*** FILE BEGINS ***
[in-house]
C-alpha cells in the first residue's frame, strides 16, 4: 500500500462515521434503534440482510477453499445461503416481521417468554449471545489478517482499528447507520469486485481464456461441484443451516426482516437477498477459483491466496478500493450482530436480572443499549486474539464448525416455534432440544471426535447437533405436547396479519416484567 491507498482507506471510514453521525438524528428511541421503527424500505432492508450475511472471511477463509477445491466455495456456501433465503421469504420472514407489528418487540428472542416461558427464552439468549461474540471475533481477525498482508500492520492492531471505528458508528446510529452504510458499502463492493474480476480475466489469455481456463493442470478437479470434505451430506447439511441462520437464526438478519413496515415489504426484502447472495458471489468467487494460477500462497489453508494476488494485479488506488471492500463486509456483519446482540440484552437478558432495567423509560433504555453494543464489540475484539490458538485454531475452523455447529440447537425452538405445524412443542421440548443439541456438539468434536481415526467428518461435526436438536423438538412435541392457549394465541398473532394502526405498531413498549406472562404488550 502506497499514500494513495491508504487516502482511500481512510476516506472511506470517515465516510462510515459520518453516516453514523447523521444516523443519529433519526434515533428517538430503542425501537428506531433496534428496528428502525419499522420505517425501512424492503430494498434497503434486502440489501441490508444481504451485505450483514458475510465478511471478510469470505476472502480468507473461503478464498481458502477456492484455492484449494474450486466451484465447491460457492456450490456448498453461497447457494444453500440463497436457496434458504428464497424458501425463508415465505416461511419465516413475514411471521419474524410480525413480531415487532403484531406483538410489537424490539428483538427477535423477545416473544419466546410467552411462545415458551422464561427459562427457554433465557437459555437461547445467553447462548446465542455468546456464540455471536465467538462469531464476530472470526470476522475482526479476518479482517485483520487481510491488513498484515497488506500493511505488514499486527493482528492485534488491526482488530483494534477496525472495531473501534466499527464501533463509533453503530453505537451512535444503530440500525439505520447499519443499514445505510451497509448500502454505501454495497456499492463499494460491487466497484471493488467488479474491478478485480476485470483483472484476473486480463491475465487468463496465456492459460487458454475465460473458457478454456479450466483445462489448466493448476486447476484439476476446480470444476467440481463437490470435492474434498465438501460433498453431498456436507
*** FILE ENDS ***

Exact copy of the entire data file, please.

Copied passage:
[in-house]
C-alpha cells in the first residue's frame, strides 16, 4: 500500500462515521434503534440482510477453499445461503416481521417468554449471545489478517482499528447507520469486485481464456461441484443451516426482516437477498477459483491466496478500493450482530436480572443499549486474539464448525416455534432440544471426535447437533405436547396479519416484567 491507498482507506471510514453521525438524528428511541421503527424500505432492508450475511472471511477463509477445491466455495456456501433465503421469504420472514407489528418487540428472542416461558427464552439468549461474540471475533481477525498482508500492520492492531471505528458508528446510529452504510458499502463492493474480476480475466489469455481456463493442470478437479470434505451430506447439511441462520437464526438478519413496515415489504426484502447472495458471489468467487494460477500462497489453508494476488494485479488506488471492500463486509456483519446482540440484552437478558432495567423509560433504555453494543464489540475484539490458538485454531475452523455447529440447537425452538405445524412443542421440548443439541456438539468434536481415526467428518461435526436438536423438538412435541392457549394465541398473532394502526405498531413498549406472562404488550 502506497499514500494513495491508504487516502482511500481512510476516506472511506470517515465516510462510515459520518453516516453514523447523521444516523443519529433519526434515533428517538430503542425501537428506531433496534428496528428502525419499522420505517425501512424492503430494498434497503434486502440489501441490508444481504451485505450483514458475510465478511471478510469470505476472502480468507473461503478464498481458502477456492484455492484449494474450486466451484465447491460457492456450490456448498453461497447457494444453500440463497436457496434458504428464497424458501425463508415465505416461511419465516413475514411471521419474524410480525413480531415487532403484531406483538410489537424490539428483538427477535423477545416473544419466546410467552411462545415458551422464561427459562427457554433465557437459555437461547445467553447462548446465542455468546456464540455471536465467538462469531464476530472470526470476522475482526479476518479482517485483520487481510491488513498484515497488506500493511505488514499486527493482528492485534488491526482488530483494534477496525472495531473501534466499527464501533463509533453503530453505537451512535444503530440500525439505520447499519443499514445505510451497509448500502454505501454495497456499492463499494460491487466497484471493488467488479474491478478485480476485470483483472484476473486480463491475465487468463496465456492459460487458454475465460473458457478454456479450466483445462489448466493448476486447476484439476476446480470444476467440481463437490470435492474434498465438501460433498453431498456436507